"He giveth power to the faint; and to them that have no might He increaseth strength. Even the youths shall faint and be weary, and the young men shall utterly fall: but they that wait upon the Lord shall renew their strength; they shall mount up with wings as eagles; they shall run, and not be weary; and they shall walk, and not faint," (Isa. 40:29-31). But where had Elijah learned this all-important lesson? Not in any seminary or bible-training college, for it there were such in that day they were like some in our own degenerate time—in the hands of the Lord’s enemies. Nor can the schools of orthodoxy impart such secrets: even godly men cannot teach themselves this lesson, much less can they impart it to others. Ah, my reader, as it was at "the backside of the desert," (Ex. 3:1), that the Lord appeared to and commissioned Moses, so it was in the solitudes of Gilead that Elijah had communed with Jehovah and had been trained by Him for his arduous duties: there he had "waited" upon the Lord, and there had he obtained "strength" for his task.
None but the living God can effectually say unto His servant, "Fear thou not; for I am with thee: be not dismayed; for I am thy God: I will strengthen thee; yea, I will help thee; yea, I will uphold thee with the right hand of my righteousness," (Isa. 41:10) Thus granted the consciousness of the Lord’s presence, His servant goes forth "as bold as a lion," fearing no man, kept in perfect calm amid the most trying circumstances. It was in such a spirit that the Tishbite confronted Ahab: "as the Lord God of Israel liveth, before whom I stand." But how little that apostate monarch knew of the secret exercises of the prophet’s soul ere he thus came forth to address his conscience! "There shall not be dew nor rain these years, but according to my word." Very striking and blessed is that. The prophet spoke with the utmost assurance and authority, for he was delivering God’s message—the servant identifying himself with his Master. Such should ever be the demeanor of the minister of Christ: "we speak that we do know, and testify that we have seen."
"And the word of the Lord came unto him," (v. 2). How blessed! yet this is not likely to be perceived unless we ponder the same in the light of the foregoing. From the preceding verse we learn that Elijah had faithfully discharged his commission, and here we find the Lord speaking anew to His servant: thus we regard the latter as a gracious reward of the former. This is ever the Lord’s way, delighting to commune with those who delight to do His will. It is a profitable line of study to trace this expression throughout the scriptures. God does not grant fresh revelations until there has been a compliance with those already received: we may see a case of this in the early life of Abraham. "The Lord had said unto Abraham, Get thee . . . unto the land that I will show thee," (Gen. 12:1); but instead, he went only half way and settled in Haran, (11:31), and it was not until he left there and fully obeyed that the Lord again appeared to him, (12:4-7).
"And the word of the Lord came unto him, saying, Get thee hence, and turn thee eastward, and hide thyself by the brook Cherith," (vv. 2, 3). An important practical truth is hereby exemplified. God leads His servants step by step. Necessarily so, for the path which they are called to tread is that of faith, and faith is opposed to both sight and independency. It is not the Lord’s way to reveal to us the whole course which is to be traversed: rather does He restrict his light to one step at a time, that we may be kept in continual dependence upon Him. This is a most salutary lesson, yet it is one that the flesh is far from relishing, especially in those who are naturally energetic and zealous. Before he left Gilead for Samaria to deliver his solemn message, the prophet would no doubt wonder what he should do as soon as it was delivered. But that was no concern of his, then: he was to obey the Divine order and leave God to make known what he should do next.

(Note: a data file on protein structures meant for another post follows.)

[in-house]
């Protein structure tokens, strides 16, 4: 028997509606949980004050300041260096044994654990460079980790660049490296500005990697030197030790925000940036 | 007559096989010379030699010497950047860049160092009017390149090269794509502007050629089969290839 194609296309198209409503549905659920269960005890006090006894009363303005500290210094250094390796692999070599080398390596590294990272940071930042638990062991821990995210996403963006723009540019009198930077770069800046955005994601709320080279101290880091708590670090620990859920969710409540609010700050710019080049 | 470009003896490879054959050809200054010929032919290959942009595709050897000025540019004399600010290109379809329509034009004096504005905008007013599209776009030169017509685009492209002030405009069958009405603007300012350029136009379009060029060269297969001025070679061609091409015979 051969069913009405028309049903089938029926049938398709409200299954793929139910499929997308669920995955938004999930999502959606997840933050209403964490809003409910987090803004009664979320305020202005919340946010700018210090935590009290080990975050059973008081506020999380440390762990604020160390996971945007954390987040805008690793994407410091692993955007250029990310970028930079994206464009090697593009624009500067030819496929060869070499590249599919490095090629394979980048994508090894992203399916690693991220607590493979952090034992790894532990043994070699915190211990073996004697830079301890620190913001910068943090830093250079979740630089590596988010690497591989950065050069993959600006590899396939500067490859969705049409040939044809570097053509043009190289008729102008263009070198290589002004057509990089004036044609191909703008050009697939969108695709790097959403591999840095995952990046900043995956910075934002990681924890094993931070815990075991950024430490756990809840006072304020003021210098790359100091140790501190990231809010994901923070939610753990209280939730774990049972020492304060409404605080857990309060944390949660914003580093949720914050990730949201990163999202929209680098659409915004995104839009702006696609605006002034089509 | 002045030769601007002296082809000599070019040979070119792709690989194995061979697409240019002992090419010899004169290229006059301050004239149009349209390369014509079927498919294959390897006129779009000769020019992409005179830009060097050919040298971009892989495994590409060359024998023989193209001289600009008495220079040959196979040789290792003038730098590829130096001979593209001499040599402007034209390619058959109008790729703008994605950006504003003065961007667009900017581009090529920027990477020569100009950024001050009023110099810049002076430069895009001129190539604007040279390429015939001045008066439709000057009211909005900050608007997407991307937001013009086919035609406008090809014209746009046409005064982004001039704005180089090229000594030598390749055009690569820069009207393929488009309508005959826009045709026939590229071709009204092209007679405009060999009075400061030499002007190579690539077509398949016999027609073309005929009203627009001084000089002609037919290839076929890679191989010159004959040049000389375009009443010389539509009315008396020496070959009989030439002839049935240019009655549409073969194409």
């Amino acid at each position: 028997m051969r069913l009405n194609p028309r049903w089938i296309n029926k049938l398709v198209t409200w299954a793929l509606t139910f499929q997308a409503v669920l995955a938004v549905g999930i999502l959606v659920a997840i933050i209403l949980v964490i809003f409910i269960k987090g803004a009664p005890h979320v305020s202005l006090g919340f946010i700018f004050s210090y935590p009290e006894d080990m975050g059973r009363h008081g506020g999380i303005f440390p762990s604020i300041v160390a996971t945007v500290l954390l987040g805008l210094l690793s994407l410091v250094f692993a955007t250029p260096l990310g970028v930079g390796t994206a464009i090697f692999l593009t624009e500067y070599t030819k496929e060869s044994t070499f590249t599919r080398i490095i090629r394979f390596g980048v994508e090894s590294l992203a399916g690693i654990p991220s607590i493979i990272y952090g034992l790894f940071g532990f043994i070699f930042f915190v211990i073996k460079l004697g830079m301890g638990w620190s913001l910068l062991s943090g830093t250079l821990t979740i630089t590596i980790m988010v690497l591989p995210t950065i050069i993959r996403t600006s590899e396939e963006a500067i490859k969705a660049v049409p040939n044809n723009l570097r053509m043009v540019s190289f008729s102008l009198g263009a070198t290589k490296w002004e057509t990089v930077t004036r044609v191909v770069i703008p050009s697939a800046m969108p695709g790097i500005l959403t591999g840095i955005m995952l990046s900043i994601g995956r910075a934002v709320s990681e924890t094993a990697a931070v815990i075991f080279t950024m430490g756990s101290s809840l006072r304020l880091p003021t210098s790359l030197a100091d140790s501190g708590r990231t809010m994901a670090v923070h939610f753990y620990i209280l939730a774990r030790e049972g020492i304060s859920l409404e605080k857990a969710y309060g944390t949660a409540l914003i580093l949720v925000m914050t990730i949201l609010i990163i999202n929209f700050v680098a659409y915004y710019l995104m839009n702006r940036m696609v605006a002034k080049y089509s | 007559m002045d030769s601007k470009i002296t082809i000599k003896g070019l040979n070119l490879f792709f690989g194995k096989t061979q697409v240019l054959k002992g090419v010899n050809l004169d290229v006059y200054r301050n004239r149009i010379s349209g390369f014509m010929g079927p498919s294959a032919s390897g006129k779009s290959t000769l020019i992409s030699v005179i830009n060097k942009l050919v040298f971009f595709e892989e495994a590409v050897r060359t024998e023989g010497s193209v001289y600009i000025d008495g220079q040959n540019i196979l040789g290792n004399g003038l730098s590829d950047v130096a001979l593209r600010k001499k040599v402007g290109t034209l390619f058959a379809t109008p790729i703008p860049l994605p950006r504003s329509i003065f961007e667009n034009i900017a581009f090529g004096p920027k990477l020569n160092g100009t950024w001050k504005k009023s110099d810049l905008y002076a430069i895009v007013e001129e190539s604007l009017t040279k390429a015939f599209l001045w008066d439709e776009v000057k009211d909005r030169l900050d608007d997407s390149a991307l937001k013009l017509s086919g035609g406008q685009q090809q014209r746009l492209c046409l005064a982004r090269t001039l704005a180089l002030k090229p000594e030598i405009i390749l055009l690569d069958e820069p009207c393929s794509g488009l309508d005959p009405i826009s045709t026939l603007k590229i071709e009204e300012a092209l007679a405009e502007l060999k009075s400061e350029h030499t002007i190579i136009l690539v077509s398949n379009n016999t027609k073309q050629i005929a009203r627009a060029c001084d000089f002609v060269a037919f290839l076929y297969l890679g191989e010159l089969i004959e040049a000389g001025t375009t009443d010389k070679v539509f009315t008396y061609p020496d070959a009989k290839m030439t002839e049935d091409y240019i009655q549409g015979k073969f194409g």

"Trust in the Lord with all thine heart; and lean not unto thine own understanding. In all thy ways acknowledge Him and He shall direct thy paths," (Prov. 3:5, 6). Ah, my reader, had Elijah then leaned unto his own understanding, we may depend upon it that hiding himself by the brook Cherith is the last course he would have selected. Had he followed his instincts, yea had he done that which he considered most glorifying to God, would he not have embarked upon a preaching tour throughout the towns and villages of Samaria? Would he not have felt it was his bounden duty to do everything in his power calculated to awaken the slumbering conscience of the public, so that his subjects—horrified at the prevailing idolatry—would bring pressure to bear upon Ahab to put a stop to it? Yet that was the very thing God would not have him to do: what then are reasoning and natural inclinations worth in connection with Divine things? Nothing.
"And the word of the Lord came to him." Note that it is not said, "the will of the Lord was revealed to him" or "the mind of God was made known"; we would particularly emphasize this detail, for it is a point on which there is no little confusion today. There are numbers who mystify themselves and others by a lot of pious talk about "obtaining the Lord’s mind" or "discovering God’s will" for them, which when carefully analyzed amounts to nothing better than a vague uncertainty or a personal impulse. God’s "mind" or "will," my reader, is made known in His Word, and He never "wills" anything for us which to the slightest degree clashes with that heavenly Rule. Changing the emphasis, note, "the Word of the Lord came to him:" there was no need for him to go and search for it! (See Deut. 30:11-14).